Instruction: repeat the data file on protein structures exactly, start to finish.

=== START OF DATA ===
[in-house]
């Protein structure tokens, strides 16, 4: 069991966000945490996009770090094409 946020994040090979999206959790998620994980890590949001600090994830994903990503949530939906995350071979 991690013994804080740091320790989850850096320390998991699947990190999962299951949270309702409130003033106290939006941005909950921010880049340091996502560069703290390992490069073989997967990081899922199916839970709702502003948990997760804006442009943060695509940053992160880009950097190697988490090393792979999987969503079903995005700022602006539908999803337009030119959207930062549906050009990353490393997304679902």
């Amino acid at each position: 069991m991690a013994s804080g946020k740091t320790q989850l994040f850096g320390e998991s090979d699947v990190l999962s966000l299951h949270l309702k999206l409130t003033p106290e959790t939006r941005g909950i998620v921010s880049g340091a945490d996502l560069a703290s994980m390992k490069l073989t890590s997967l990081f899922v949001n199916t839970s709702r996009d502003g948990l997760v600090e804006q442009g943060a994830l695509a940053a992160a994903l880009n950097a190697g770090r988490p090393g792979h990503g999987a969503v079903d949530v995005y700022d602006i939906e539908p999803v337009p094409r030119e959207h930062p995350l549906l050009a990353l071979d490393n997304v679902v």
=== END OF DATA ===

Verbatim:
[in-house]
């Protein structure tokens, strides 16, 4: 069991966000945490996009770090094409 946020994040090979999206959790998620994980890590949001600090994830994903990503949530939906995350071979 991690013994804080740091320790989850850096320390998991699947990190999962299951949270309702409130003033106290939006941005909950921010880049340091996502560069703290390992490069073989997967990081899922199916839970709702502003948990997760804006442009943060695509940053992160880009950097190697988490090393792979999987969503079903995005700022602006539908999803337009030119959207930062549906050009990353490393997304679902």
């Amino acid at each position: 069991m991690a013994s804080g946020k740091t320790q989850l994040f850096g320390e998991s090979d699947v990190l999962s966000l299951h949270l309702k999206l409130t003033p106290e959790t939006r941005g909950i998620v921010s880049g340091a945490d996502l560069a703290s994980m390992k490069l073989t890590s997967l990081f899922v949001n199916t839970s709702r996009d502003g948990l997760v600090e804006q442009g943060a994830l695509a940053a992160a994903l880009n950097a190697g770090r988490p090393g792979h990503g999987a969503v079903d949530v995005y700022d602006i939906e539908p999803v337009p094409r030119e959207h930062p995350l549906l050009a990353l071979d490393n997304v679902v």